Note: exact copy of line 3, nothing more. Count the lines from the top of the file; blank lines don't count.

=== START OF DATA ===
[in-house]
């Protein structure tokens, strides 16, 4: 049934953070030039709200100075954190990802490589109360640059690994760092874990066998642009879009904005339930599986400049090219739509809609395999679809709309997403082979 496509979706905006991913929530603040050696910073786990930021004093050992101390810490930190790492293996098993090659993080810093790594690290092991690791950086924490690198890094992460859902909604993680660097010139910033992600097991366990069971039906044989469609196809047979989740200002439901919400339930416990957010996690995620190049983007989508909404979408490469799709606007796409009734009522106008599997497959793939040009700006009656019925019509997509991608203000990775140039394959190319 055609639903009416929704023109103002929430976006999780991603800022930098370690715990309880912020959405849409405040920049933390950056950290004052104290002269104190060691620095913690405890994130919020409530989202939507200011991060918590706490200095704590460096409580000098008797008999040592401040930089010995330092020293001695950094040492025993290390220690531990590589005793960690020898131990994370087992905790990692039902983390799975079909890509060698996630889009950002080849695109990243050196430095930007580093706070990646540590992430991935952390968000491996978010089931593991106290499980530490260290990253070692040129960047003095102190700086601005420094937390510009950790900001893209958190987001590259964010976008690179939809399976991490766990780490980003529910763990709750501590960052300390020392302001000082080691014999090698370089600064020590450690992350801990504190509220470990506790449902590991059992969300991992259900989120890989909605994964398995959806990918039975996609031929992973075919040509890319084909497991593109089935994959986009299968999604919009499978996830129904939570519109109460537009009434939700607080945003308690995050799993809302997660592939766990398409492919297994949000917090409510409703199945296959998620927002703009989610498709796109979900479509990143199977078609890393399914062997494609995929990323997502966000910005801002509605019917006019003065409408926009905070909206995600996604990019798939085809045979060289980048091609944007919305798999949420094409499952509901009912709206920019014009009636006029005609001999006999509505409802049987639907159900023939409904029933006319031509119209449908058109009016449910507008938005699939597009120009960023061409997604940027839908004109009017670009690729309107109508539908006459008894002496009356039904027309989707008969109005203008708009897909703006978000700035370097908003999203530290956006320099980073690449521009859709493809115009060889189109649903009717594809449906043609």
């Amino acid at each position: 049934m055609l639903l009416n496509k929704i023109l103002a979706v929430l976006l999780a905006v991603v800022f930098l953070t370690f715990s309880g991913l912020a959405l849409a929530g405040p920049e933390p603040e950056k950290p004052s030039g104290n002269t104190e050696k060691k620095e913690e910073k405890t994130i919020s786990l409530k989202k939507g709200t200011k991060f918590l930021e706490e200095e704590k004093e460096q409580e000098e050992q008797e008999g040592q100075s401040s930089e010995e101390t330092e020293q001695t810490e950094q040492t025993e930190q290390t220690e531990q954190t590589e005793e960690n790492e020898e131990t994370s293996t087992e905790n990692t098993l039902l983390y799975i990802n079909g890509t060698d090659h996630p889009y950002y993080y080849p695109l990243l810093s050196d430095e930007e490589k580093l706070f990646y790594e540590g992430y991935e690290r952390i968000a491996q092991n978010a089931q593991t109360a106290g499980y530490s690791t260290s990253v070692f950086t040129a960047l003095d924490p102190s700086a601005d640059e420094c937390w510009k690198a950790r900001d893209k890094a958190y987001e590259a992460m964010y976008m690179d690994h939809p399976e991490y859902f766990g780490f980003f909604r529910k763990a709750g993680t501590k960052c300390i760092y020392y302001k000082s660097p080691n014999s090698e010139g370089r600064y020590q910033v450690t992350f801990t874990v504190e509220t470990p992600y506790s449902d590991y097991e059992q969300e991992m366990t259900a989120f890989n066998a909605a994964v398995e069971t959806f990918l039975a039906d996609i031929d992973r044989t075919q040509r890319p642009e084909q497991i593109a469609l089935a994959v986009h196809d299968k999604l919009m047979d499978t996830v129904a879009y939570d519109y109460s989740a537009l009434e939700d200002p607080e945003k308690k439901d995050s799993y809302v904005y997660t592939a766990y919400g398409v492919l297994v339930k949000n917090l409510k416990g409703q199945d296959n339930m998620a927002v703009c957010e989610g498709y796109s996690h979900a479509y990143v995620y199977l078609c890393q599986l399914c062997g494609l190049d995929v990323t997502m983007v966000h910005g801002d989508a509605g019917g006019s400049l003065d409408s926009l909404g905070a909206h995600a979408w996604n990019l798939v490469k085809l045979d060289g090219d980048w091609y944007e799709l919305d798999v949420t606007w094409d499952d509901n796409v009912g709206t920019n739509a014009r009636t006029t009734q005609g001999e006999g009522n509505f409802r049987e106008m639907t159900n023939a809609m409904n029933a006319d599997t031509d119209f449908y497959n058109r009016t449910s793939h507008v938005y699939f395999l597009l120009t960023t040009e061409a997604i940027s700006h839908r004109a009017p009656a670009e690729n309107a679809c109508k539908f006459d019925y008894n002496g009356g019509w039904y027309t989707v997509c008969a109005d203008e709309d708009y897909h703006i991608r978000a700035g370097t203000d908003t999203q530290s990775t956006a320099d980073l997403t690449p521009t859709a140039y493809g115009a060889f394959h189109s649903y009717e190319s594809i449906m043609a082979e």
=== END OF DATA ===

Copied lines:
């Amino acid at each position: 049934m055609l639903l009416n496509k929704i023109l103002a979706v929430l976006l999780a905006v991603v800022f930098l953070t370690f715990s309880g991913l912020a959405l849409a929530g405040p920049e933390p603040e950056k950290p004052s030039g104290n002269t104190e050696k060691k620095e913690e910073k405890t994130i919020s786990l409530k989202k939507g709200t200011k991060f918590l930021e706490e200095e704590k004093e460096q409580e000098e050992q008797e008999g040592q100075s401040s930089e010995e101390t330092e020293q001695t810490e950094q040492t025993e930190q290390t220690e531990q954190t590589e005793e960690n790492e020898e131990t994370s293996t087992e905790n990692t098993l039902l983390y799975i990802n079909g890509t060698d090659h996630p889009y950002y993080y080849p695109l990243l810093s050196d430095e930007e490589k580093l706070f990646y790594e540590g992430y991935e690290r952390i968000a491996q092991n978010a089931q593991t109360a106290g499980y530490s690791t260290s990253v070692f950086t040129a960047l003095d924490p102190s700086a601005d640059e420094c937390w510009k690198a950790r900001d893209k890094a958190y987001e590259a992460m964010y976008m690179d690994h939809p399976e991490y859902f766990g780490f980003f909604r529910k763990a709750g993680t501590k960052c300390i760092y020392y302001k000082s660097p080691n014999s090698e010139g370089r600064y020590q910033v450690t992350f801990t874990v504190e509220t470990p992600y506790s449902d590991y097991e059992q969300e991992m366990t259900a989120f890989n066998a909605a994964v398995e069971t959806f990918l039975a039906d996609i031929d992973r044989t075919q040509r890319p642009e084909q497991i593109a469609l089935a994959v986009h196809d299968k999604l919009m047979d499978t996830v129904a879009y939570d519109y109460s989740a537009l009434e939700d200002p607080e945003k308690k439901d995050s799993y809302v904005y997660t592939a766990y919400g398409v492919l297994v339930k949000n917090l409510k416990g409703q199945d296959n339930m998620a927002v703009c957010e989610g498709y796109s996690h979900a479509y990143v995620y199977l078609c890393q599986l399914c062997g494609l190049d995929v990323t997502m983007v966000h910005g801002d989508a509605g019917g006019s400049l003065d409408s926009l909404g905070a909206h995600a979408w996604n990019l798939v490469k085809l045979d060289g090219d980048w091609y944007e799709l919305d798999v949420t606007w094409d499952d509901n796409v009912g709206t920019n739509a014009r009636t006029t009734q005609g001999e006999g009522n509505f409802r049987e106008m639907t159900n023939a809609m409904n029933a006319d599997t031509d119209f449908y497959n058109r009016t449910s793939h507008v938005y699939f395999l597009l120009t960023t040009e061409a997604i940027s700006h839908r004109a009017p009656a670009e690729n309107a679809c109508k539908f006459d019925y008894n002496g009356g019509w039904y027309t989707v997509c008969a109005d203008e709309d708009y897909h703006i991608r978000a700035g370097t203000d908003t999203q530290s990775t956006a320099d980073l997403t690449p521009t859709a140039y493809g115009a060889f394959h189109s649903y009717e190319s594809i449906m043609a082979e």